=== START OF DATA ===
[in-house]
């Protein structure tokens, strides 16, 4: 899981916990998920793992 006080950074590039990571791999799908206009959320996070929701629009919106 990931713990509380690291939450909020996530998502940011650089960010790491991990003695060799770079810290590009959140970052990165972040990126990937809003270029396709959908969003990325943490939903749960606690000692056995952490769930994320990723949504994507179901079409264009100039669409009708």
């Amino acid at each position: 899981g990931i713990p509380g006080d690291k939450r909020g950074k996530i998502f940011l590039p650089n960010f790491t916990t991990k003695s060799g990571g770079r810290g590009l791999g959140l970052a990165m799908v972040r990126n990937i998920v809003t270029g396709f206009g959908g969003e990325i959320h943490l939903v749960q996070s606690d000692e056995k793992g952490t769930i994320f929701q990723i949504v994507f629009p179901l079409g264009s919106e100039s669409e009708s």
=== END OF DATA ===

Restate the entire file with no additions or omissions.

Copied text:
[in-house]
């Protein structure tokens, strides 16, 4: 899981916990998920793992 006080950074590039990571791999799908206009959320996070929701629009919106 990931713990509380690291939450909020996530998502940011650089960010790491991990003695060799770079810290590009959140970052990165972040990126990937809003270029396709959908969003990325943490939903749960606690000692056995952490769930994320990723949504994507179901079409264009100039669409009708």
């Amino acid at each position: 899981g990931i713990p509380g006080d690291k939450r909020g950074k996530i998502f940011l590039p650089n960010f790491t916990t991990k003695s060799g990571g770079r810290g590009l791999g959140l970052a990165m799908v972040r990126n990937i998920v809003t270029g396709f206009g959908g969003e990325i959320h943490l939903v749960q996070s606690d000692e056995k793992g952490t769930i994320f929701q990723i949504v994507f629009p179901l079409g264009s919106e100039s669409e009708s």